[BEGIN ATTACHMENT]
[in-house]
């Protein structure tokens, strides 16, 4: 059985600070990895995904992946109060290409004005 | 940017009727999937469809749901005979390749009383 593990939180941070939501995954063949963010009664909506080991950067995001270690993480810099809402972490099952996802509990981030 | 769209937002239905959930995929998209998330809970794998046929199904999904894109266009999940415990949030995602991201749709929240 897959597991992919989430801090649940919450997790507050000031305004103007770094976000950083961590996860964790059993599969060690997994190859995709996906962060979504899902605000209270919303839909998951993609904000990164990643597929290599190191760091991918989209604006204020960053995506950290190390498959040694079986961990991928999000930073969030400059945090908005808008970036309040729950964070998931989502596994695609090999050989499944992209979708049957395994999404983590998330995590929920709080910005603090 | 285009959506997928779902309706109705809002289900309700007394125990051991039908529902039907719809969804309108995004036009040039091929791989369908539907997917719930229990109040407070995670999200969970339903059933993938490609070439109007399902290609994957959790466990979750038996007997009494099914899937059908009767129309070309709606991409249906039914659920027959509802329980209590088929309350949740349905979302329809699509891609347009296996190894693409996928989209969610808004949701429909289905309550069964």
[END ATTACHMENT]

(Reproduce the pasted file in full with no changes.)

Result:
[in-house]
């Protein structure tokens, strides 16, 4: 059985600070990895995904992946109060290409004005 | 940017009727999937469809749901005979390749009383 593990939180941070939501995954063949963010009664909506080991950067995001270690993480810099809402972490099952996802509990981030 | 769209937002239905959930995929998209998330809970794998046929199904999904894109266009999940415990949030995602991201749709929240 897959597991992919989430801090649940919450997790507050000031305004103007770094976000950083961590996860964790059993599969060690997994190859995709996906962060979504899902605000209270919303839909998951993609904000990164990643597929290599190191760091991918989209604006204020960053995506950290190390498959040694079986961990991928999000930073969030400059945090908005808008970036309040729950964070998931989502596994695609090999050989499944992209979708049957395994999404983590998330995590929920709080910005603090 | 285009959506997928779902309706109705809002289900309700007394125990051991039908529902039907719809969804309108995004036009040039091929791989369908539907997917719930229990109040407070995670999200969970339903059933993938490609070439109007399902290609994957959790466990979750038996007997009494099914899937059908009767129309070309709606991409249906039914659920027959509802329980209590088929309350949740349905979302329809699509891609347009296996190894693409996928989209969610808004949701429909289905309550069964």